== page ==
by Ronald M. Johnson
On January 16, 1986, Coretta Scott King unveiled a memorial bust of her husband in the U.S. Capitol Rotunda. The unveiling, a moving event unto itself, helped inaugurate the larger observance of the first federal holiday honoring his life. Resting on a black marble base, the bronze sculpture reflected the strength that Martin Luther King, Jr. embodied throughout his short life. The day marked a major step forward in advancing the legacy of a man who Congress and President Ronald Reagan had honored just three years earlier with legislation establishing a national holiday in his honor.
The King sculpture immediately became an important part of the large grouping of federal statuary that is on display in the Rotunda, a room with the feel of sacred setting for those who visit. In this space, art and politics merge. There are statues of George Washington, Abraham Lincoln, Dwight David Eisenhower, Ulysses S. Grant, Thomas Jefferson, and Alexander Hamilton, among others, as well as the Portrait Monument to Lucretia Mott, Elizabeth Cady Stanton, and Susan B. Anthony. The lives represented by this statuary remind all Americans of the nation’s long and illustrious history.
At the same time, each of these works of art had brought recognition to the artists who created them. The artistry of Antoine Houdon, Vinnie Ream, Jim Brothers, Franklin Simmons, Pierre-Jean David d’Angers, Horatio Stone, and Adelaide Johnson, among many others, reflect a wide and diverse array of sculpture stretching back to the early nineteenth century. In this space, at the very center of the U.S. Capitol, artists sought to portray in stone individuals who had played critical roles in the shaping of American society.
The King memorial bust added a new artist to this group. Born in Roxbury, Massachusetts, in 1922, African-American sculptor John Wilson brought a unique perspective to his work. Initially trained at Tufts University and then an art student in both Paris and Mexico City, he had been a professor at Boston University since 1964. His work could be found in major museums and galleries throughout the nation, such as the DeCordova Museum and the Museum of Modern Art. He pursued his art with a strong sense of purpose. “Essentially, he felt that his main objective as an artist was to deliver a message to people about black dignity, about racial justice, about poor people trying to get a better deal in life,” his wife Julie Kowitch noted.
In early 1983, John Wilson joined the competition with other sculptors in response to House Concurrent Resolution 153, which sought to memorialize the famous civil rights activist. In 1985, the selection committee, including Coretta Scott King, chose John Wilson’s submission and awarded him a commission to cast his winning model for the memorial bust in bronze.
Over the next year, Wilson steadily worked on this task. His son Roy remembered that he “moved with tremendous energy. Each stroke seemed decisive.” Finally, by year’s end, the bust was completed. Then in early 1986, before the unveiling, he covered his work with an old sleeping bag, placed it in the back of his car, and headed to the Capitol Rotunda.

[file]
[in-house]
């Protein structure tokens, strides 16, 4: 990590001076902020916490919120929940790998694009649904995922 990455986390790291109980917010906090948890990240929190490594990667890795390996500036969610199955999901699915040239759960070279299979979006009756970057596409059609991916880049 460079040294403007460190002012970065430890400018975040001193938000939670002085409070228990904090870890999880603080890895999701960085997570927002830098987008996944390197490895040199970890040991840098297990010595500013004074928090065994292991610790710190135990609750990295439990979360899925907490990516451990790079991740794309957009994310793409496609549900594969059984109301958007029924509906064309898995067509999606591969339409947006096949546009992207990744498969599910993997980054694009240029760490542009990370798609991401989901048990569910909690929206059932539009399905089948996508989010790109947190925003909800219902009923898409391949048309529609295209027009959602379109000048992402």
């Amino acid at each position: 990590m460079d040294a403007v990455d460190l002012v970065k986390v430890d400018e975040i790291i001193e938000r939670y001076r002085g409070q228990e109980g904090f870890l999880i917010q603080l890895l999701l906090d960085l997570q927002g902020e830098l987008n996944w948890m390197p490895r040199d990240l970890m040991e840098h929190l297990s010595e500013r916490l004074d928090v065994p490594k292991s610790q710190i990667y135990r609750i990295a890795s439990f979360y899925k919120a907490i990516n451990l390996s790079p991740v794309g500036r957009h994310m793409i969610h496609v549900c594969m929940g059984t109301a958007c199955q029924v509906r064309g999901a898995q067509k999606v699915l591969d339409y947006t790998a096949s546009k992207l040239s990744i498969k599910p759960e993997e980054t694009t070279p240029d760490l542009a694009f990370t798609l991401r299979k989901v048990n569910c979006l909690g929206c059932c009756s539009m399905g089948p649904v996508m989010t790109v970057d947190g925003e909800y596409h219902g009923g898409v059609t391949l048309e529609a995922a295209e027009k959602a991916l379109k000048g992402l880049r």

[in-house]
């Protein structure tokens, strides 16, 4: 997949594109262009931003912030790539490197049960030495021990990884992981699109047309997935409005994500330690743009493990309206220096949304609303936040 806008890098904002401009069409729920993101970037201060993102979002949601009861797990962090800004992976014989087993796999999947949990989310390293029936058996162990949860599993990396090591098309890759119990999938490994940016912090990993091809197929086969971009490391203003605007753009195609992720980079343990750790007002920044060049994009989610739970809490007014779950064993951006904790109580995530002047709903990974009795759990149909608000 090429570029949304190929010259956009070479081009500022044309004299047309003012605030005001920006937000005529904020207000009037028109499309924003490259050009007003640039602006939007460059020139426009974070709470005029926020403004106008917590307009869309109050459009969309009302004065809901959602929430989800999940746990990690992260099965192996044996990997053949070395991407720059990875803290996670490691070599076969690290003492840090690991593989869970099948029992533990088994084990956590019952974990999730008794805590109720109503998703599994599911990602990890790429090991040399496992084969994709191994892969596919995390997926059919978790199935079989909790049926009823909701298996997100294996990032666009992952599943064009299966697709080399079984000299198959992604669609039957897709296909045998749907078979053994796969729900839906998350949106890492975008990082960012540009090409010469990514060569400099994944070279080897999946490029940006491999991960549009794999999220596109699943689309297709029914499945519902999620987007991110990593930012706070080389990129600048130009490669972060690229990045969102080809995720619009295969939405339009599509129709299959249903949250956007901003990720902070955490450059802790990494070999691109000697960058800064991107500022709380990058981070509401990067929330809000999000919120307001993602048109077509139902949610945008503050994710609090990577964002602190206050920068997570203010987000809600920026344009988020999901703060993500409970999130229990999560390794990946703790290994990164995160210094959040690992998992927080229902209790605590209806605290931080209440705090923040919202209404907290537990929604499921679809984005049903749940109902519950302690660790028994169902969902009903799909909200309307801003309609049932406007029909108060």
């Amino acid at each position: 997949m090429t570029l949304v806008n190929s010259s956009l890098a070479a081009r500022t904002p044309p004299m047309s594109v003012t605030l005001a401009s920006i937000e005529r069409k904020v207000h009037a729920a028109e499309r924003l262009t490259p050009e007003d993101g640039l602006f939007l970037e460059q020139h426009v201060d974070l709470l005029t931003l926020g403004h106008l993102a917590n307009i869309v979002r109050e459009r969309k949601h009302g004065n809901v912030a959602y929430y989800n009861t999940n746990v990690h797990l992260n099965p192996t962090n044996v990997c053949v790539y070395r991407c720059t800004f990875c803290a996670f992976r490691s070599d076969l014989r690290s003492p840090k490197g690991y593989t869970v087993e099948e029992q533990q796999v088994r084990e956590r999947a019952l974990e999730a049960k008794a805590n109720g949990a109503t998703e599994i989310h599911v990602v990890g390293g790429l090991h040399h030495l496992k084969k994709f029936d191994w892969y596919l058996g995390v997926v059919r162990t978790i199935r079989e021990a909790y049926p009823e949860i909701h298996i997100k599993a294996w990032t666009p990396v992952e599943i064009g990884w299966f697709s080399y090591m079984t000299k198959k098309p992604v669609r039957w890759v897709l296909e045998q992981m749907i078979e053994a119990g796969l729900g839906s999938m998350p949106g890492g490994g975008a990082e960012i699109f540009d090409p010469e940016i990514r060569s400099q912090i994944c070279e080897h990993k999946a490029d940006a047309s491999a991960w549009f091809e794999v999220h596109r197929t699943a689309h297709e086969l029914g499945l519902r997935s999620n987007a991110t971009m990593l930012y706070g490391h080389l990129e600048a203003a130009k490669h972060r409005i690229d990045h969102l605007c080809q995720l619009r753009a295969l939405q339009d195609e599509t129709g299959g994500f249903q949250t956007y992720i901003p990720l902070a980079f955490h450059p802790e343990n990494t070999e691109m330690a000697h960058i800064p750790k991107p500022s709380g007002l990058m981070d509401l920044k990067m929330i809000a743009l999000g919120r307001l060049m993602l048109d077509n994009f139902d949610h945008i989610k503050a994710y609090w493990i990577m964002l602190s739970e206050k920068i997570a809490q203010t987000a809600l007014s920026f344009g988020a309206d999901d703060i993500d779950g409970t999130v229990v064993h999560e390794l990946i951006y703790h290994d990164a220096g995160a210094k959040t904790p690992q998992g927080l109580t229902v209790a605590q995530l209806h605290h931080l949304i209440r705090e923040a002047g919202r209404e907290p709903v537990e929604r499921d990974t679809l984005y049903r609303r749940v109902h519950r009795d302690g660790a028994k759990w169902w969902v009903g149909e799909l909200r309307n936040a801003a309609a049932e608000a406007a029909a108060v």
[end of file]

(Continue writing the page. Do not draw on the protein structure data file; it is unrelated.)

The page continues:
Up to this point, he had never visited the U.S. Capitol. “Somehow it seemed like the epitome of the seat of power, and it alienated me,” he later recalled. “I never felt part of it. But when I delivered the sculpture, that changed. I felt,
‘A piece of me is in that building.'” The King memorial bust continues to both convey the greatness of King and the creative effort of the sculptor, which he hoped would “stimulate people to learn more about King, to perpetuate his struggle.” At the bust’s unveiling, Sen. Charles “Mac” Mathias, Jr. noted that the sculpture assured that “Martin Luther King Jr. takes his rightful place among the heroes of this nation.” (New York Times, Jan. 17, 1986)
When John Wilson died in January 2015, almost thirty years had passed since the bust took its place in the Rotunda. In a review of his life, Boston Globe writer Bryan Marquard wrote about Wilson and the King bust. He noted that like “much of his most important work, the bust brings viewers to the intersection of art and politics, of pure creativity and the desire to examine social injustice.” These words help us understand that in creating the memorial bust, John Wilson invites the viewer to see Martin Luther King as both a man of protest and a great American patriot.
Note on Sources: The Architect of the Capitol website provides ample information on the Martin Luther King Memorial Bust. Regarding John Wilson’s remarkable life, see Bryan Marquard’s summary of his life and work in the Boston Globe (January 26, 2015). All unattributed quotations used in this blog can be found in the Marquard obituary. Robin Toner authored the New York Times article, “Best of Dr. King Joins Others of Nation’s Heroes” for the Jan. 17, 1986 edition.